early-onset obsessive-compulsive disorder; serotonin; HTR2A polymorphism; histone deacetylase inhibition; histone methylation; HTR1A; child and adolescent psychiatry
Marinova Zoya, Walitza Susanne, Grünblatt Edna (2017), Effects of oxytocin and arginine vasopressin on the proliferation and differentiation of a serotonergic cell line, in Journal of Neural Transmission
Marinova Zoya, Walitza Susanne, Grünblatt Edna (2014), Real-time impedance-based cell analyzer as a tool to delineate molecular pathways involved in neurotoxicity and neuroprotection in neuronal cell line., in Journal of Visualized Experiments
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Marinova Zoya, Walitza Susanne, Grünblatt Edna (2013), 5-HT2A serotonin receptor agonist DOI alleviates cytotoxicity in neuroblastoma cells: Role of the ERK pathway, in Progress in Neuro-Psychopharmacology & Biological Psychiatry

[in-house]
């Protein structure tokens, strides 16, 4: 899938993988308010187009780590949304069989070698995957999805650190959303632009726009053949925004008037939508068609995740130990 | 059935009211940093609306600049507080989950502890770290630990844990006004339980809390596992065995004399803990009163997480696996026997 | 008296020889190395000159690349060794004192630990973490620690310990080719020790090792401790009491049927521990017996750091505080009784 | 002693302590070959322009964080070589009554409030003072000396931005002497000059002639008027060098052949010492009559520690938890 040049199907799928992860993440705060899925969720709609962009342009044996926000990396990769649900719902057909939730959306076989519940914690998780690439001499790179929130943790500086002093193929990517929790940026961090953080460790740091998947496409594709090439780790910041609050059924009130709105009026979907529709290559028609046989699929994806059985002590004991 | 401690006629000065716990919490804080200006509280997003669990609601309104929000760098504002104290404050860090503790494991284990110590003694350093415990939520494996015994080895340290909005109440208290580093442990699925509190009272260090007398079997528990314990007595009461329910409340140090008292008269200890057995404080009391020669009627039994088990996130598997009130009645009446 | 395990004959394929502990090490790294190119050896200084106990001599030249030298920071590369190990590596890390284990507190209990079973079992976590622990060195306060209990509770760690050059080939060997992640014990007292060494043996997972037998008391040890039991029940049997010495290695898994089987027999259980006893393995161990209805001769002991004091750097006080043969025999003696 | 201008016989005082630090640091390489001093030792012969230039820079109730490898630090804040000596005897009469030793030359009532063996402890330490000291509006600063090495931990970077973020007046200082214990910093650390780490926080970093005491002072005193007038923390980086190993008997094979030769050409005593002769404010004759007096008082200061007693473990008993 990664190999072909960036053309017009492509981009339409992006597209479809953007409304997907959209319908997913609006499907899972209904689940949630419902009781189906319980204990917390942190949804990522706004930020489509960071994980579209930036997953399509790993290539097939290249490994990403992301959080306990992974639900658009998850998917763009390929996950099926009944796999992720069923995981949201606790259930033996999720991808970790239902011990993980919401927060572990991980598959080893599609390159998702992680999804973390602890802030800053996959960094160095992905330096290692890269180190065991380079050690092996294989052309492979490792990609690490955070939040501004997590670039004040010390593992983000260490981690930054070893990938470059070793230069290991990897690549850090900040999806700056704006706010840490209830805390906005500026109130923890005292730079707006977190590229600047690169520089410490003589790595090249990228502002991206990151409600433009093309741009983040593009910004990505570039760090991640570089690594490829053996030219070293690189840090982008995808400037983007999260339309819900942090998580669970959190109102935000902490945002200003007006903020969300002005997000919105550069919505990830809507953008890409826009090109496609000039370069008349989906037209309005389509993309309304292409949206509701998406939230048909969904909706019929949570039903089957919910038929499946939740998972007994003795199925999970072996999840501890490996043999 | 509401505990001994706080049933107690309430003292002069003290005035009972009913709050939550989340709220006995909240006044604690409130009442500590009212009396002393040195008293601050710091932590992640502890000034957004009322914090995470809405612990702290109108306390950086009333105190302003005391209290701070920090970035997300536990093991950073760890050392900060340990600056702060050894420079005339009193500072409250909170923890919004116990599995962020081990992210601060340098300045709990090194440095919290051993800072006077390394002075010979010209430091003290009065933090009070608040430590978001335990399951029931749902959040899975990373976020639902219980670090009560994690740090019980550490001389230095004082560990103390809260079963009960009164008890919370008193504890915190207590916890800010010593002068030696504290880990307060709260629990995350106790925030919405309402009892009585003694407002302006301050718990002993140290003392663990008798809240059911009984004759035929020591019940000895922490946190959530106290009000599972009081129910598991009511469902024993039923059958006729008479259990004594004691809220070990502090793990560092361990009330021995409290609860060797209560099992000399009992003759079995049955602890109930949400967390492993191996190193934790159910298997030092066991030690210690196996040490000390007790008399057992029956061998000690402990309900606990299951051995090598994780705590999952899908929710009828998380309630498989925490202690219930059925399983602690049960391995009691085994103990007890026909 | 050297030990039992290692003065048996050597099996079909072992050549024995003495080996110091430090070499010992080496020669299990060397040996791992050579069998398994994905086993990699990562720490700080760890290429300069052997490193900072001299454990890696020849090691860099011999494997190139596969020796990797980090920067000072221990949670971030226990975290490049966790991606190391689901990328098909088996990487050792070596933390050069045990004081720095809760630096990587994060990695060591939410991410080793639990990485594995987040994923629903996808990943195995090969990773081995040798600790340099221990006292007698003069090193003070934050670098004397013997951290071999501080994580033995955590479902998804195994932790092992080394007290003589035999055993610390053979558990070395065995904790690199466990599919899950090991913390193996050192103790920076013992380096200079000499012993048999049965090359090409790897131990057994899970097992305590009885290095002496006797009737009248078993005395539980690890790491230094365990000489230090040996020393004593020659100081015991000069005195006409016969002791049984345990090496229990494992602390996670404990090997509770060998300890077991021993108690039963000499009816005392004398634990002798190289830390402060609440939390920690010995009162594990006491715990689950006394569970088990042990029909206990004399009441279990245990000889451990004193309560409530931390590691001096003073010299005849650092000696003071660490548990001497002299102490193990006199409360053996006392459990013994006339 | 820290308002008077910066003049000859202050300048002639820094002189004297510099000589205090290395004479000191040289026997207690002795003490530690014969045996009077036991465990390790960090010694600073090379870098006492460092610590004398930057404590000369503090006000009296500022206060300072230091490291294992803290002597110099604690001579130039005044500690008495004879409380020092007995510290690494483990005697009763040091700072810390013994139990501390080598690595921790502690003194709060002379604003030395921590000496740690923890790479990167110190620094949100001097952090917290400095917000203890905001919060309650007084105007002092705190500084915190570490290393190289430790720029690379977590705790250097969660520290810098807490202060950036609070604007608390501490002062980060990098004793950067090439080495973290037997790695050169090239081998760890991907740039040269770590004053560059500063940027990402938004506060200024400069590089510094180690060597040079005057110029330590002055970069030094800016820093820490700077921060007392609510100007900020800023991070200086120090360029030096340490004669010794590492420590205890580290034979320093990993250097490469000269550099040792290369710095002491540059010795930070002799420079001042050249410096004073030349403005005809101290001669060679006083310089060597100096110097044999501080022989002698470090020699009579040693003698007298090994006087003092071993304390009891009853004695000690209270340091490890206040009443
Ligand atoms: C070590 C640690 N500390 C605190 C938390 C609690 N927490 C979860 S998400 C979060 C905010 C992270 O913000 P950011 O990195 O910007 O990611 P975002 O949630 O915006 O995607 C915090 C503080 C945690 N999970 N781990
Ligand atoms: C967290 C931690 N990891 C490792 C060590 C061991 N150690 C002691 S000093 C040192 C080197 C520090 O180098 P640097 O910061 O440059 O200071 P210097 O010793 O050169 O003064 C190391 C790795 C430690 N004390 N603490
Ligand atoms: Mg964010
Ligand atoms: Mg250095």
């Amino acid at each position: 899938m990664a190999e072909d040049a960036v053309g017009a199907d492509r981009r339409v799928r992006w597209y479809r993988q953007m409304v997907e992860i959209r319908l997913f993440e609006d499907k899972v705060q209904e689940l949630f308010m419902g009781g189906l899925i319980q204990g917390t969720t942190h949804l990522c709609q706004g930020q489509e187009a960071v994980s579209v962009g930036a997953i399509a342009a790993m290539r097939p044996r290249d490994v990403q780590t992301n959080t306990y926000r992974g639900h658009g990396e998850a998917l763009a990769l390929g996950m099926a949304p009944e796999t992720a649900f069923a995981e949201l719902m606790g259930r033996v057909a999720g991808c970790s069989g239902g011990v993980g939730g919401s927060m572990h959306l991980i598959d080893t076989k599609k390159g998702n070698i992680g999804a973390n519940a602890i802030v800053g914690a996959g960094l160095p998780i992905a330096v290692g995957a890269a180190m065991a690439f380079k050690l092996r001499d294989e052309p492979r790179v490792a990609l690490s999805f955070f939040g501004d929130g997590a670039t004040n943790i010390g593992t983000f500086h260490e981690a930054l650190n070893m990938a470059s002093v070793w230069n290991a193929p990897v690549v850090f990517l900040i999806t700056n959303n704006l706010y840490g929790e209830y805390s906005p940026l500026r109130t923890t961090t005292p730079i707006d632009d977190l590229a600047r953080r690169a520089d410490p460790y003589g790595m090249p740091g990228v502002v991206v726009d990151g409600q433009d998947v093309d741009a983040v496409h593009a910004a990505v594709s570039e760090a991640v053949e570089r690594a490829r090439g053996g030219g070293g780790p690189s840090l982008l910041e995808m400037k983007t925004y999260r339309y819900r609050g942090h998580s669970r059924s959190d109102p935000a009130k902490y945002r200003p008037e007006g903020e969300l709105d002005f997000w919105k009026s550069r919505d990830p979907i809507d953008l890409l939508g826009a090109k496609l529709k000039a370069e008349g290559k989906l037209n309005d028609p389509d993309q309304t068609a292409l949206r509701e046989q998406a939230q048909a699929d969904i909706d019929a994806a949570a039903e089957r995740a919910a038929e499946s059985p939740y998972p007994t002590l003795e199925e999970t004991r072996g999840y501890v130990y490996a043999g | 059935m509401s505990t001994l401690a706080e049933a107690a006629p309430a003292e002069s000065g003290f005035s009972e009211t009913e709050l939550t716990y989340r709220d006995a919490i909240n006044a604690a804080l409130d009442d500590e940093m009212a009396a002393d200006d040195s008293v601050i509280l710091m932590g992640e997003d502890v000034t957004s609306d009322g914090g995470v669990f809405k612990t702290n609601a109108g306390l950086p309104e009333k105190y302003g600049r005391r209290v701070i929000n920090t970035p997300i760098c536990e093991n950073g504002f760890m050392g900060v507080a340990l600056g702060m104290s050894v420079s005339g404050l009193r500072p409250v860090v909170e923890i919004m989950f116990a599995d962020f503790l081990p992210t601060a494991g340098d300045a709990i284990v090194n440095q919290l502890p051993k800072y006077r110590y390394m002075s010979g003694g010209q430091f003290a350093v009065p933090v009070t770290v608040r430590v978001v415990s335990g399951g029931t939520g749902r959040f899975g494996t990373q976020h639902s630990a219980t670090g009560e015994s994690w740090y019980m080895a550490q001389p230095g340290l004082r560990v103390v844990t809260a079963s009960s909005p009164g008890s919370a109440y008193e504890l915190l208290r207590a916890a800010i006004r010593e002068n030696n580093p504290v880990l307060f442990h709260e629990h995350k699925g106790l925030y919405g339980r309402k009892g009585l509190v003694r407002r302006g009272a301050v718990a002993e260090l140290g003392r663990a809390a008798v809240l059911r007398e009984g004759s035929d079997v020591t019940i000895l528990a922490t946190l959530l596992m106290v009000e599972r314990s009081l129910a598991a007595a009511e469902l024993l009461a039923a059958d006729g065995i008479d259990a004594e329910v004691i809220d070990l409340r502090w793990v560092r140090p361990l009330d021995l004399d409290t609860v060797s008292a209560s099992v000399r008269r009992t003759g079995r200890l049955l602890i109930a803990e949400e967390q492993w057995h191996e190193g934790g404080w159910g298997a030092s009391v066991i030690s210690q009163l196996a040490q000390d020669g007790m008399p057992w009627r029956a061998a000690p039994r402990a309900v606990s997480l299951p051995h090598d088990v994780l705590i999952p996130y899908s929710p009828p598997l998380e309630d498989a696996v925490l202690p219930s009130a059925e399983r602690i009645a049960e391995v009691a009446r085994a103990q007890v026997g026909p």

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Serotonin signaling, including HTR2A and HTR1A, is implicated in obsessive-compulsive disorder (OCD) and depression. The HTR2A -1438G/A polymorphism was shown to be associated with early-onset OCD, but its functional significance is unclear. HTR1A can be functionally antagonistic to HTR2A and its deletion is associated with increased anxiety in mice. Furthermore, epigenetic modifications may affect serotonin signaling. We will test the hypothesis that epigenetic modifications and the -1438G/A HTR2A promoter polymorphism influence serotonin signaling, focusing on HTR2A and HTR1A. We aim to identify downstream targets regulated by HTR2A and HTR1A in rat cortical neurons and determine the role of histone deacetylase inhibition on them. We will also test the -1438G/A HTR2A polymorphism effect on HTR2A target molecules expression and on HTR2A promoter histone acetylation and methylation in lymphocyte cultures from early-onset OCD patients. We expect our results to enrich knowledge about dysregulation of serotonergic signaling and genetic vulnerability to early-onset OCD.